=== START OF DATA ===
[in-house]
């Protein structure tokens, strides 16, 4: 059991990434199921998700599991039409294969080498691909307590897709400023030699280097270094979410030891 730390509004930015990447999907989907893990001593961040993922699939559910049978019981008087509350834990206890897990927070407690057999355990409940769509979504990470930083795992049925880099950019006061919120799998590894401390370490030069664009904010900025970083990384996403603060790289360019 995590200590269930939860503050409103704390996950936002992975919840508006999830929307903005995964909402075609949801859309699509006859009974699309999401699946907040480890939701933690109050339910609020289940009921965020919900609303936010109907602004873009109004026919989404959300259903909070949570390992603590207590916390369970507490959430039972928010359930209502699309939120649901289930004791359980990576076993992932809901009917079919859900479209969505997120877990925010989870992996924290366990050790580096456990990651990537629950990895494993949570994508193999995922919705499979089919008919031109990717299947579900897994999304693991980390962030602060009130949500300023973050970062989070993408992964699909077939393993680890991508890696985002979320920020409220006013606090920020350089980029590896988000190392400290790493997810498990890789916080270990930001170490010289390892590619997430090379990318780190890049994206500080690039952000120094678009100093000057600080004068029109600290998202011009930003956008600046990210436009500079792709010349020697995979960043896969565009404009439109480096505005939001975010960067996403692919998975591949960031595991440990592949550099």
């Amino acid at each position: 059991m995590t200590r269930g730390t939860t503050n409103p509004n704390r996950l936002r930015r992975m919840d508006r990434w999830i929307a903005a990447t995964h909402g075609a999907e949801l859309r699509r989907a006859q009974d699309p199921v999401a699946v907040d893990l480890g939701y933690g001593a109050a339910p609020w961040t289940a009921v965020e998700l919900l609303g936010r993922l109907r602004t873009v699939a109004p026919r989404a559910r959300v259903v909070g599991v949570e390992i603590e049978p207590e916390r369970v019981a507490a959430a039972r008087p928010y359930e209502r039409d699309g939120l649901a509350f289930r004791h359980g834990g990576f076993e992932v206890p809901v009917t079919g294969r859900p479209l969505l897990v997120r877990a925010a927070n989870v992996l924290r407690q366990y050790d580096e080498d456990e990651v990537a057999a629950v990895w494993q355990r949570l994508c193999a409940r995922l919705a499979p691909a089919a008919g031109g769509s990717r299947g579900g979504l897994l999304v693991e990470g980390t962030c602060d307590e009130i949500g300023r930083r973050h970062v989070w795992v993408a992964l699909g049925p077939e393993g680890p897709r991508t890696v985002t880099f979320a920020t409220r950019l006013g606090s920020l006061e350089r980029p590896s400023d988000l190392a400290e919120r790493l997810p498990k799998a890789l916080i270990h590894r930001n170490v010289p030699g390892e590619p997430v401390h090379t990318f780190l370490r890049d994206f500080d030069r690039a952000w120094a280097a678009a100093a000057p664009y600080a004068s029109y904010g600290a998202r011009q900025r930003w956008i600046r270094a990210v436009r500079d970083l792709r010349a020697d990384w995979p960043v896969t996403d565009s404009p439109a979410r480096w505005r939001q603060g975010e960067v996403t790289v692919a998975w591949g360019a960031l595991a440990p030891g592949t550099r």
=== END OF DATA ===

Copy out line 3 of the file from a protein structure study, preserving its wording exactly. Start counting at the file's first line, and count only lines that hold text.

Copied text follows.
């Amino acid at each position: 059991m995590t200590r269930g730390t939860t503050n409103p509004n704390r996950l936002r930015r992975m919840d508006r990434w999830i929307a903005a990447t995964h909402g075609a999907e949801l859309r699509r989907a006859q009974d699309p199921v999401a699946v907040d893990l480890g939701y933690g001593a109050a339910p609020w961040t289940a009921v965020e998700l919900l609303g936010r993922l109907r602004t873009v699939a109004p026919r989404a559910r959300v259903v909070g599991v949570e390992i603590e049978p207590e916390r369970v019981a507490a959430a039972r008087p928010y359930e209502r039409d699309g939120l649901a509350f289930r004791h359980g834990g990576f076993e992932v206890p809901v009917t079919g294969r859900p479209l969505l897990v997120r877990a925010a927070n989870v992996l924290r407690q366990y050790d580096e080498d456990e990651v990537a057999a629950v990895w494993q355990r949570l994508c193999a409940r995922l919705a499979p691909a089919a008919g031109g769509s990717r299947g579900g979504l897994l999304v693991e990470g980390t962030c602060d307590e009130i949500g300023r930083r973050h970062v989070w795992v993408a992964l699909g049925p077939e393993g680890p897709r991508t890696v985002t880099f979320a920020t409220r950019l006013g606090s920020l006061e350089r980029p590896s400023d988000l190392a400290e919120r790493l997810p498990k799998a890789l916080i270990h590894r930001n170490v010289p030699g390892e590619p997430v401390h090379t990318f780190l370490r890049d994206f500080d030069r690039a952000w120094a280097a678009a100093a000057p664009y600080a004068s029109y904010g600290a998202r011009q900025r930003w956008i600046r270094a990210v436009r500079d970083l792709r010349a020697d990384w995979p960043v896969t996403d565009s404009p439109a979410r480096w505005r939001q603060g975010e960067v996403t790289v692919a998975w591949g360019a960031l595991a440990p030891g592949t550099r």